callback({ myObjectProperty: 'myObjectValue' });

These can be handled however necessary on the emitting side of the event.

Emitting An Event (Node.js code)

So we've now covered handling an event, but how do you emit one? Here is an example using much of the same code as before:

const express = require('express');
const socketIO = require('');
var app = express();
var server = http.createServer(app);
var io = socketIO(server);

io.on('connection', (socket) => {
// Handle the event 'tommyIsAwesome' as we did above

    // ...

    // Emit an event when a new socket is connected
        { updatedData: 'New Stuff!' },
        (err) => {
            if (err) {
            } else {
                // Handle success!


// More code where events can be emitted based on other things happening

The first thing worth noting here, is we have filled the parameters. The first parameter is the event name update, the second is an object { updatedData: 'New Stuff!' }, and the callback takes a single parameter (could be any number of them) that we call err.

This event being emitted will be handled anywhere the io object, or a socket connected to the server has code like our first example where it calls the on method, like so:

socket.on('update', (updatedData, callback) => {
// Handle event

This code would most likely be on the client to handle the update, as it is fired from the server, however it would work to handle it in either place.

Making It Come To Life

I'm not going to go over every feature I implemented, but we now have the basics of how to use to emit and handle events from the client and server alike. Every bit of communication besides the initial HTTP request for the page is done via these sockets in this project. I think that's pretty awesome! I also got a lot more done than the tutorial walked through, because it was so easy to see the potential that this unlocked. Learning how to use sockets was one of the barriers I had as a developer. It was something I had known about, and wanted to use so I could learn it but somehow it kept eluding me. I finally got my feet wet and I'm glad I did!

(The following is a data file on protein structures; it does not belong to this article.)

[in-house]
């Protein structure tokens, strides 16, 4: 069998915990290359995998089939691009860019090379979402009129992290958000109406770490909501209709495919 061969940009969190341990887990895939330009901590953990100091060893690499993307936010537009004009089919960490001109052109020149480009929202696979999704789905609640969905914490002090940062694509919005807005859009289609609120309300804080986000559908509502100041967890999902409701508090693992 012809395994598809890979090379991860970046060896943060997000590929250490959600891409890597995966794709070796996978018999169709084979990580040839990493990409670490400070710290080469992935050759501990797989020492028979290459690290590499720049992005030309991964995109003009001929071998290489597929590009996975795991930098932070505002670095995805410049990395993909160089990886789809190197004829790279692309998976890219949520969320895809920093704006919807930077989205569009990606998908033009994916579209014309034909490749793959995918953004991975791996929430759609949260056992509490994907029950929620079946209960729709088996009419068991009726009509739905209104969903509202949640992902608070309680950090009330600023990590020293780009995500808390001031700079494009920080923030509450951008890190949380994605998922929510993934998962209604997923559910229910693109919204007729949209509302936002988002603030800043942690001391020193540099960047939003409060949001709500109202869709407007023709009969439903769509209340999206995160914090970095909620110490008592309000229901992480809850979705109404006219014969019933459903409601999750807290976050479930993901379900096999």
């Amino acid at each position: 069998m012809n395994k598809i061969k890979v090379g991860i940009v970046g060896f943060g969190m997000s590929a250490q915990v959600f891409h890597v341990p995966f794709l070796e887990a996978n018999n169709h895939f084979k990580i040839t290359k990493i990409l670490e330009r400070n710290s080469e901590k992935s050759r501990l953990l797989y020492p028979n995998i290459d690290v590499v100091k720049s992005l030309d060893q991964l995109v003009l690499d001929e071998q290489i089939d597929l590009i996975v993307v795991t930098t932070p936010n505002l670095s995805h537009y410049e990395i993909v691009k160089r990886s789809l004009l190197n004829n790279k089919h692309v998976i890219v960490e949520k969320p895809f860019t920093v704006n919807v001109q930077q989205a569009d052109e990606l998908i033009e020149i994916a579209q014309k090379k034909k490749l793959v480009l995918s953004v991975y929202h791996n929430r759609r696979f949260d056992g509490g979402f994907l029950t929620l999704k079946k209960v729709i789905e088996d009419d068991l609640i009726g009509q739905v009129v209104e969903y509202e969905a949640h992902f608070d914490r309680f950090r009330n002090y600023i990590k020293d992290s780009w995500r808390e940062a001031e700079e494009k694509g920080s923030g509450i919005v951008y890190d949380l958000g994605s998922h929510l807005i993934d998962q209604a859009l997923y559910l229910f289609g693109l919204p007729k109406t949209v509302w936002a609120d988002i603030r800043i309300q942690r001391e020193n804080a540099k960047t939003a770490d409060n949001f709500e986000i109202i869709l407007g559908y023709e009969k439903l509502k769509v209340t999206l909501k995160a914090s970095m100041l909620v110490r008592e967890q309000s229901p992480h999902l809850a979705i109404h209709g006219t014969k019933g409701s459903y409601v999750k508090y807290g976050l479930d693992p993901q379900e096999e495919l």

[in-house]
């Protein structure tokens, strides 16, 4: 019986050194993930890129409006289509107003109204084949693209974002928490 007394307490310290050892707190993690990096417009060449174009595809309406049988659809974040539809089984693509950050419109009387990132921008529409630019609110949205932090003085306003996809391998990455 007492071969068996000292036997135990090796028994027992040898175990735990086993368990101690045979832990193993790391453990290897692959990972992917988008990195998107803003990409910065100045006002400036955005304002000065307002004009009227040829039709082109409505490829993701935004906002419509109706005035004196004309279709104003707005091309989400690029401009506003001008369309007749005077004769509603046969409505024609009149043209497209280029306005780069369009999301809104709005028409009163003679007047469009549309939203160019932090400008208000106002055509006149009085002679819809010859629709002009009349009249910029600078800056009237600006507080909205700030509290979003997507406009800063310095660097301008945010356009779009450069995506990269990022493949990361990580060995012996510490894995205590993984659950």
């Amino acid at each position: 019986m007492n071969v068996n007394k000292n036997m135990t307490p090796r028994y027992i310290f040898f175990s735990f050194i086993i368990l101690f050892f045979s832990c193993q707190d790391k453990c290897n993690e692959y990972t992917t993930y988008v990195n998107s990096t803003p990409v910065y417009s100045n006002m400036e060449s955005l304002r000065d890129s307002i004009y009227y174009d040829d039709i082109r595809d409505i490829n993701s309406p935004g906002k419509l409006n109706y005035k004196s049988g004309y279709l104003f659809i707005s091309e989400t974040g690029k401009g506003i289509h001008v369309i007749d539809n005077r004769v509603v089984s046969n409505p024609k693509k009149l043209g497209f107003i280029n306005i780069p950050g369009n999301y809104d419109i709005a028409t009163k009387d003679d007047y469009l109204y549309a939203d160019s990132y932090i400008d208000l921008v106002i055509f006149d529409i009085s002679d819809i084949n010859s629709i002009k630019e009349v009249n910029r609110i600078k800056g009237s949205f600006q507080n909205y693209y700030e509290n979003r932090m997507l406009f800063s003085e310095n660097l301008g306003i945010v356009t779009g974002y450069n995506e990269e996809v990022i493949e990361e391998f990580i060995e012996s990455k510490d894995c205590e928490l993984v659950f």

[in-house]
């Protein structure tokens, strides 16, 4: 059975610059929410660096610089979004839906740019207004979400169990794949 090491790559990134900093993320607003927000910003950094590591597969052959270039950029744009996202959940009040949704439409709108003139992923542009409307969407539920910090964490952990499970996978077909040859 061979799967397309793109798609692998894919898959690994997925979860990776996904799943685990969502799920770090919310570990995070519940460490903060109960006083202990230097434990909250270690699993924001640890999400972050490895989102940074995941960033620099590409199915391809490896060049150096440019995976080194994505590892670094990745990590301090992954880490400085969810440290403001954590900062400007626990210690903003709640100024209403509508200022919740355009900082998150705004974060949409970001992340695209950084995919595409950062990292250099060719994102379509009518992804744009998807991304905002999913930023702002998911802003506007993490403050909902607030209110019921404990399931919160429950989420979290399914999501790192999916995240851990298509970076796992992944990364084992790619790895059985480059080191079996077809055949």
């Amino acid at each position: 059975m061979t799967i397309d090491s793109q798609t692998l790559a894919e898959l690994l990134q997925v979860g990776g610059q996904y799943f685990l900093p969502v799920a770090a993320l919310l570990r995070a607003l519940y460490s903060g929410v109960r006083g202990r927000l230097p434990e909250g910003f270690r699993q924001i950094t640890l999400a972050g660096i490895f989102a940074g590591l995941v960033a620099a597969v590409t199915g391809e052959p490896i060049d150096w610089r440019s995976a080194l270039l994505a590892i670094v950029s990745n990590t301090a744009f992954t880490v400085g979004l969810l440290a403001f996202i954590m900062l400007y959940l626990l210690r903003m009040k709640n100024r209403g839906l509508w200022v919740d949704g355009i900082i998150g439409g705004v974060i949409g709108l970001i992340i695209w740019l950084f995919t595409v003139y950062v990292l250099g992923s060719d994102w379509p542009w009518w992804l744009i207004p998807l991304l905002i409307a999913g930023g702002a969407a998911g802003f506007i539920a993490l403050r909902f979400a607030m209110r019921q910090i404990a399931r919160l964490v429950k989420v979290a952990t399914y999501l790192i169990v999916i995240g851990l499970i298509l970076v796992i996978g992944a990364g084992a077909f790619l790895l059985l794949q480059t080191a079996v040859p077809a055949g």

There is NO persistence with this app! If you are not in the chat room that receives a message when it is sent, you will never see it. There is no history, it's all gone as soon as the client is refreshed. I think this is a cool feature because most chats have some persistence and there's a way to view old messages, not here!

Closing Remarks

I am loving these small projects, and I think they are instrumental in professional development and learning. It's fun to create something that is usable and practical, and learning new technology along the way is just an amazing bonus. I'd highly recommend giving it a shot, even if programming isn't your thing, try a new project that is more relative to your interests. It's worth it, I promise!

If you'd like to add any features, or just take a look at the full code base for this project, it is hosted here. The live app is hosted on a Heroku dyno, similar to my last project and it is located here.

If you did decide to start a new project, let me know, I'd LOVE to hear about it! Also, if there's something that didn't make sense, or you've got a question please don't hesitate to contact me. I'd be happy to chat!